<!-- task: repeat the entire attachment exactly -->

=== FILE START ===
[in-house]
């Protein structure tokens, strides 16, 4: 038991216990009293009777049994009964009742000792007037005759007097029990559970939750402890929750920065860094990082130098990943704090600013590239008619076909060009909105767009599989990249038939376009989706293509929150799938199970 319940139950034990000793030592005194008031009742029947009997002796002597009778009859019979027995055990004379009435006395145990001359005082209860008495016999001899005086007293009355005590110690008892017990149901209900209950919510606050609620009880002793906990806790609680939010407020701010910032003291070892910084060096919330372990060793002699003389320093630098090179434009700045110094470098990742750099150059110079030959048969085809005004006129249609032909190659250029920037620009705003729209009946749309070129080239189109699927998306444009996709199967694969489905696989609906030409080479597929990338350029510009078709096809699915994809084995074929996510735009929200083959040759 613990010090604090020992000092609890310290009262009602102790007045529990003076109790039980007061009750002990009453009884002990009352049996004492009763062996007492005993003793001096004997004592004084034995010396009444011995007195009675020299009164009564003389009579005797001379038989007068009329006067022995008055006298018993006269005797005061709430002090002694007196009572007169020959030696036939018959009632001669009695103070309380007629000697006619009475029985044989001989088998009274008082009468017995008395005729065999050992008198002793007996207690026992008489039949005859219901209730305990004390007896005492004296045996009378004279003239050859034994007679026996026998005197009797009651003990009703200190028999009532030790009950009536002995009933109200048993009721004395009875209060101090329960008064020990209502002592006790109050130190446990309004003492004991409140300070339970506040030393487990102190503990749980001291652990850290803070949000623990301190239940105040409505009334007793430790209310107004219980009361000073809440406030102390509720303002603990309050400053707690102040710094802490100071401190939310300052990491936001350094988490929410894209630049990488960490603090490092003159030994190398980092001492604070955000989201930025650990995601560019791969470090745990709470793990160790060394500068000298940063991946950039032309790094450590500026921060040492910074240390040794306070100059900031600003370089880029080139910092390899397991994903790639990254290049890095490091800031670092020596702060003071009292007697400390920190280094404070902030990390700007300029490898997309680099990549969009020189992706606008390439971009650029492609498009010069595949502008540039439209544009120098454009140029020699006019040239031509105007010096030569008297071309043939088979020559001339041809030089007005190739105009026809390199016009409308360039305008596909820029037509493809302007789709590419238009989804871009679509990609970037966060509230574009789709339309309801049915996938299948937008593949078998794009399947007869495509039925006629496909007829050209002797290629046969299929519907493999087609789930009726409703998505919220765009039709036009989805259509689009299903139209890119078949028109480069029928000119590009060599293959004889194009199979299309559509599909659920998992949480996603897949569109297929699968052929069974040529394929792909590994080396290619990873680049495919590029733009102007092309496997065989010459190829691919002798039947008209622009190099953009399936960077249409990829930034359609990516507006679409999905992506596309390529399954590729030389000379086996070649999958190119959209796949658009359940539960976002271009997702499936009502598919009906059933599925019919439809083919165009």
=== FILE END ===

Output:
[in-house]
């Protein structure tokens, strides 16, 4: 038991216990009293009777049994009964009742000792007037005759007097029990559970939750402890929750920065860094990082130098990943704090600013590239008619076909060009909105767009599989990249038939376009989706293509929150799938199970 319940139950034990000793030592005194008031009742029947009997002796002597009778009859019979027995055990004379009435006395145990001359005082209860008495016999001899005086007293009355005590110690008892017990149901209900209950919510606050609620009880002793906990806790609680939010407020701010910032003291070892910084060096919330372990060793002699003389320093630098090179434009700045110094470098990742750099150059110079030959048969085809005004006129249609032909190659250029920037620009705003729209009946749309070129080239189109699927998306444009996709199967694969489905696989609906030409080479597929990338350029510009078709096809699915994809084995074929996510735009929200083959040759 613990010090604090020992000092609890310290009262009602102790007045529990003076109790039980007061009750002990009453009884002990009352049996004492009763062996007492005993003793001096004997004592004084034995010396009444011995007195009675020299009164009564003389009579005797001379038989007068009329006067022995008055006298018993006269005797005061709430002090002694007196009572007169020959030696036939018959009632001669009695103070309380007629000697006619009475029985044989001989088998009274008082009468017995008395005729065999050992008198002793007996207690026992008489039949005859219901209730305990004390007896005492004296045996009378004279003239050859034994007679026996026998005197009797009651003990009703200190028999009532030790009950009536002995009933109200048993009721004395009875209060101090329960008064020990209502002592006790109050130190446990309004003492004991409140300070339970506040030393487990102190503990749980001291652990850290803070949000623990301190239940105040409505009334007793430790209310107004219980009361000073809440406030102390509720303002603990309050400053707690102040710094802490100071401190939310300052990491936001350094988490929410894209630049990488960490603090490092003159030994190398980092001492604070955000989201930025650990995601560019791969470090745990709470793990160790060394500068000298940063991946950039032309790094450590500026921060040492910074240390040794306070100059900031600003370089880029080139910092390899397991994903790639990254290049890095490091800031670092020596702060003071009292007697400390920190280094404070902030990390700007300029490898997309680099990549969009020189992706606008390439971009650029492609498009010069595949502008540039439209544009120098454009140029020699006019040239031509105007010096030569008297071309043939088979020559001339041809030089007005190739105009026809390199016009409308360039305008596909820029037509493809302007789709590419238009989804871009679509990609970037966060509230574009789709339309309801049915996938299948937008593949078998794009399947007869495509039925006629496909007829050209002797290629046969299929519907493999087609789930009726409703998505919220765009039709036009989805259509689009299903139209890119078949028109480069029928000119590009060599293959004889194009199979299309559509599909659920998992949480996603897949569109297929699968052929069974040529394929792909590994080396290619990873680049495919590029733009102007092309496997065989010459190829691919002798039947008209622009190099953009399936960077249409990829930034359609990516507006679409999905992506596309390529399954590729030389000379086996070649999958190119959209796949658009359940539960976002271009997702499936009502598919009906059933599925019919439809083919165009």